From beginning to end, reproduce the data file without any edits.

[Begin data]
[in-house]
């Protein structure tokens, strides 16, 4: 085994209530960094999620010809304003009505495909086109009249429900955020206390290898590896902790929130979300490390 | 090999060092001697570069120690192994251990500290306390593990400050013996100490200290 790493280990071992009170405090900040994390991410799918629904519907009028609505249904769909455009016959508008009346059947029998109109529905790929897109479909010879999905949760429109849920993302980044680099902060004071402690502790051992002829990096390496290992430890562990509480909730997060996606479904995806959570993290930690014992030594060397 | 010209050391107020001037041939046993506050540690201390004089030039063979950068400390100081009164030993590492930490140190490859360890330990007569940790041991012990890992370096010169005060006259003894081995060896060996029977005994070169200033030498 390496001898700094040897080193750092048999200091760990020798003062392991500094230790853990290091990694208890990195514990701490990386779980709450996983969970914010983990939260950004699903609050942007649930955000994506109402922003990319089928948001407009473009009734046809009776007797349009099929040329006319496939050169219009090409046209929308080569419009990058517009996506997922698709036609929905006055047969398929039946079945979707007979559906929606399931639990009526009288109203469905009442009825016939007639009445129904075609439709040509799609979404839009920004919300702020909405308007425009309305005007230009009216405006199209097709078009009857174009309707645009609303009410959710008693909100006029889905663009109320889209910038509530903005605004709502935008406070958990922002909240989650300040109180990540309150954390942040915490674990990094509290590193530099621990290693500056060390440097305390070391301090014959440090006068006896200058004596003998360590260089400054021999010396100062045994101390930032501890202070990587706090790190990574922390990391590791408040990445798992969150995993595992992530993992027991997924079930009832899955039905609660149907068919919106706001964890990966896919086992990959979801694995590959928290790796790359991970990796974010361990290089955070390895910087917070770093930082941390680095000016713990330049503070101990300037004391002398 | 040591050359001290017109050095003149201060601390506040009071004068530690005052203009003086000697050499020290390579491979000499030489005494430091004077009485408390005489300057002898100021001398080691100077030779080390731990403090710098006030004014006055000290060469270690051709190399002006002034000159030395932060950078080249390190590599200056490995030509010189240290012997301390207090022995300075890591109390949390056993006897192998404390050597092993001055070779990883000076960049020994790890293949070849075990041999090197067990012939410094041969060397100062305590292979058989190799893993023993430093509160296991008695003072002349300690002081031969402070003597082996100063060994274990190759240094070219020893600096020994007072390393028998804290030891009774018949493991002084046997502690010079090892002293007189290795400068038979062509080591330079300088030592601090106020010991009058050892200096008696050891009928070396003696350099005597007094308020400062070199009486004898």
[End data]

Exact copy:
[in-house]
């Protein structure tokens, strides 16, 4: 085994209530960094999620010809304003009505495909086109009249429900955020206390290898590896902790929130979300490390 | 090999060092001697570069120690192994251990500290306390593990400050013996100490200290 790493280990071992009170405090900040994390991410799918629904519907009028609505249904769909455009016959508008009346059947029998109109529905790929897109479909010879999905949760429109849920993302980044680099902060004071402690502790051992002829990096390496290992430890562990509480909730997060996606479904995806959570993290930690014992030594060397 | 010209050391107020001037041939046993506050540690201390004089030039063979950068400390100081009164030993590492930490140190490859360890330990007569940790041991012990890992370096010169005060006259003894081995060896060996029977005994070169200033030498 390496001898700094040897080193750092048999200091760990020798003062392991500094230790853990290091990694208890990195514990701490990386779980709450996983969970914010983990939260950004699903609050942007649930955000994506109402922003990319089928948001407009473009009734046809009776007797349009099929040329006319496939050169219009090409046209929308080569419009990058517009996506997922698709036609929905006055047969398929039946079945979707007979559906929606399931639990009526009288109203469905009442009825016939007639009445129904075609439709040509799609979404839009920004919300702020909405308007425009309305005007230009009216405006199209097709078009009857174009309707645009609303009410959710008693909100006029889905663009109320889209910038509530903005605004709502935008406070958990922002909240989650300040109180990540309150954390942040915490674990990094509290590193530099621990290693500056060390440097305390070391301090014959440090006068006896200058004596003998360590260089400054021999010396100062045994101390930032501890202070990587706090790190990574922390990391590791408040990445798992969150995993595992992530993992027991997924079930009832899955039905609660149907068919919106706001964890990966896919086992990959979801694995590959928290790796790359991970990796974010361990290089955070390895910087917070770093930082941390680095000016713990330049503070101990300037004391002398 | 040591050359001290017109050095003149201060601390506040009071004068530690005052203009003086000697050499020290390579491979000499030489005494430091004077009485408390005489300057002898100021001398080691100077030779080390731990403090710098006030004014006055000290060469270690051709190399002006002034000159030395932060950078080249390190590599200056490995030509010189240290012997301390207090022995300075890591109390949390056993006897192998404390050597092993001055070779990883000076960049020994790890293949070849075990041999090197067990012939410094041969060397100062305590292979058989190799893993023993430093509160296991008695003072002349300690002081031969402070003597082996100063060994274990190759240094070219020893600096020994007072390393028998804290030891009774018949493991002084046997502690010079090892002293007189290795400068038979062509080591330079300088030592601090106020010991009058050892200096008696050891009928070396003696350099005597007094308020400062070199009486004898």